Persell Uses Restorative Justice And Circles To Heal The Whole Child
“I was very impressed by your honesty about how you feel about things and what is going on at school,” said Persell Middle School teacher Linda Campbell to her class. “We’ll each pass the ball around and say what we learned yesterday. What I learned is that as a teacher I need to do better. I need to learn more and do more. For example, if I’m in the hall and I see something sometimes I’m in a hurry or may ignore it. I need to be better and follow through on it. That’s what I’m going to work on. Now let’s hear from each of you.”
“I learned don’t try to be someone you’re not because it’s their loss. You know you are a great person and other people will know that if you stay yourself,” said her student.
Each student in the class had an opportunity to say what they learned about each other, and the school, during Mrs. Campbell’s Community Building Circle, which the class has been doing for a few moments each day. A Community Building Circle uses a structural framework to build relationships and to address conflict within a community. Community Building Circles create safe spaces and build connections. Persell teachers are beginning to use Community Building Circles by asking questions or reflections of students. The teacher is the facilitator, but he or she also participates as an equal member of the group.
“I cannot tell you how beneficial these circles are,” said Mrs. Campbell. “It gives every student the opportunity to be heard and that they matter. This very well may be the only place they have that opportunity. As a teacher, I am learning things about them and myself. It gives everyone a way to learn more about one another and to see that we all struggle with many of the same obstacles. We come up with solutions and work together to help each other out. Another wonderful asset is learning empathy. We all want to be better and do better!”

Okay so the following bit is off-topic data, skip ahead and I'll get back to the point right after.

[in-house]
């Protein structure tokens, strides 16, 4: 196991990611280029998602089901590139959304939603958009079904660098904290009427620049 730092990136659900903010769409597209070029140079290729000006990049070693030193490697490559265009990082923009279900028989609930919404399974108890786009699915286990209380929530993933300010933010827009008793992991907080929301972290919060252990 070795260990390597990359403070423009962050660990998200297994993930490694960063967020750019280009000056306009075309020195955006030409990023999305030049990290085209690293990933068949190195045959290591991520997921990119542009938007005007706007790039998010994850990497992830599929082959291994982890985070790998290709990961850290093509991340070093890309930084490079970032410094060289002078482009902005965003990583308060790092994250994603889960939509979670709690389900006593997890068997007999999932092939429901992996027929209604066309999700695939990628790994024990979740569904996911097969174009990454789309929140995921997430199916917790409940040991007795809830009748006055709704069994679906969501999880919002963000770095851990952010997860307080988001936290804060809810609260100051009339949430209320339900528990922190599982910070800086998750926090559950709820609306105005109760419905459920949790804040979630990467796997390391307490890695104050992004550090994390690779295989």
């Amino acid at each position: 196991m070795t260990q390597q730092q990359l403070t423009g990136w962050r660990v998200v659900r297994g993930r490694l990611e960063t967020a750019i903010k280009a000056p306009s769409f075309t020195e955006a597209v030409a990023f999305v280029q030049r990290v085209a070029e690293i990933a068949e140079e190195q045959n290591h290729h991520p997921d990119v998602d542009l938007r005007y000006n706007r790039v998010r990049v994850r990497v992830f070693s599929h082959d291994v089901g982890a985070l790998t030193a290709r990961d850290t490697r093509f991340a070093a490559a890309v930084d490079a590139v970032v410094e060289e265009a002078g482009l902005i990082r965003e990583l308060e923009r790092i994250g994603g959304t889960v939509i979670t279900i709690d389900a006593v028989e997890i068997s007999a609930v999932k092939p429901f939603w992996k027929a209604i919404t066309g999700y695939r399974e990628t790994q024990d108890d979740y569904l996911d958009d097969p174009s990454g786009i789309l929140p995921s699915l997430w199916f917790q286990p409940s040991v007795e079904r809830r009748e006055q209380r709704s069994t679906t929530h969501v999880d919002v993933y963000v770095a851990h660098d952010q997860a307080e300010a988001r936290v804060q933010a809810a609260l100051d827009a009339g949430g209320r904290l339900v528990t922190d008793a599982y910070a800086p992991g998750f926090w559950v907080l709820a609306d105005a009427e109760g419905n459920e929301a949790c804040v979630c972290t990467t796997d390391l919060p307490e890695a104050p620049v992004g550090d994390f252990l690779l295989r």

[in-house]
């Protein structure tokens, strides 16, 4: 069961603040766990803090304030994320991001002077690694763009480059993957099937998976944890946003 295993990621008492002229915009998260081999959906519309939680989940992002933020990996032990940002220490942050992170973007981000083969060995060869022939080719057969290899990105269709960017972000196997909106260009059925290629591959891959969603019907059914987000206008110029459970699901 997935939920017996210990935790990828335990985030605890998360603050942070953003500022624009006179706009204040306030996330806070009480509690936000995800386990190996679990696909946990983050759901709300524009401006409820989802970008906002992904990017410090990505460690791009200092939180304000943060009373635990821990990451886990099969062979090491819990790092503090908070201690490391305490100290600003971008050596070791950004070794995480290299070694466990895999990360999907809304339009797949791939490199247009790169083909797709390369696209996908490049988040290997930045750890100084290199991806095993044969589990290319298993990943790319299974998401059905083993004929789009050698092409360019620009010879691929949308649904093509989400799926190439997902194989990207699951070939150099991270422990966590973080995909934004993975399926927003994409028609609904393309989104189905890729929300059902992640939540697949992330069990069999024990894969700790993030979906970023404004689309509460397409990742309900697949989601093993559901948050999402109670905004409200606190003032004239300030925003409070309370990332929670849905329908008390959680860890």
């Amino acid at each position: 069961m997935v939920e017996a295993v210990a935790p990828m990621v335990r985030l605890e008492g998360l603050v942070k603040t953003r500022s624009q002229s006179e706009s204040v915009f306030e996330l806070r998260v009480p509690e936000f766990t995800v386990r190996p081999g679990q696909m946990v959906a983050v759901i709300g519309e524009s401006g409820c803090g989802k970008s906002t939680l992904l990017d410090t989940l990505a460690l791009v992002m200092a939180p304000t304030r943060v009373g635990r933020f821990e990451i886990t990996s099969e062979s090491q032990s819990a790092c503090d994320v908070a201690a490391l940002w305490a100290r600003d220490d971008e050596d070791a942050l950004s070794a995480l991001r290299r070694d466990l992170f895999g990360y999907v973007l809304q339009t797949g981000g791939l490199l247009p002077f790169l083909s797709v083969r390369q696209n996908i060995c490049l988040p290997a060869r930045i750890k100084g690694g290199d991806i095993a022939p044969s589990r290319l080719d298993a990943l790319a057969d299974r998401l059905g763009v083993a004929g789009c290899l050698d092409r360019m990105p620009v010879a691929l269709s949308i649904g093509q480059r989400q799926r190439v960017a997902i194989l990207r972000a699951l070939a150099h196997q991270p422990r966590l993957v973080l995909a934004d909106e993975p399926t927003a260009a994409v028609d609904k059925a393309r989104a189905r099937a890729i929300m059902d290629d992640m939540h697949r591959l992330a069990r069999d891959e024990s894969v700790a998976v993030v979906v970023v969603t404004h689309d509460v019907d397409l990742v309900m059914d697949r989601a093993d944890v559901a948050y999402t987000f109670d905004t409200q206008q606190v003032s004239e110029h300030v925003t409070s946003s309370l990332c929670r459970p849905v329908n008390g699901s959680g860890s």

“Sometimes Mrs. Campbell asks us what is our perspective on the question or if something is upsetting us that day,” said sixth-grader Abrielle Monaghan. “It also helps the adults in our school because they know what’s bothering us and what’s happening in the school that we may not talk about as much. It helps them realize what they have to focus on more and need to fix.”
Community Building Circles are just one part of the Restorative Justice movement that Persell Middle School is embarking on as an alternative to the typical punish or suspend method of discipline. The school has also initiated “Restorative Circles” when there is an issue or concern between specific students. The circles are peer-led with staff supervision and parents are sometimes invited to work out a solution and get to the root of the problem in a peaceful way. The programs have helped strengthen schools, prevent bullying and reduce student conflicts. Early-adopting districts have seen drastic reductions in suspension and expulsion rates and students say they are happier and feel safer.
“I heard about restorative justice on NPR,” said Persell Middle School Principal Phil Cammarata. “It is really all about restoring the peace instead of punishment. We ask the students, do you want to change your behavior or for us to punish you and every single time, they say they want to change their behavior. There may still be consequences involved but our goal is for student to understand why they are doing what they are doing and change that behavior in a positive way.”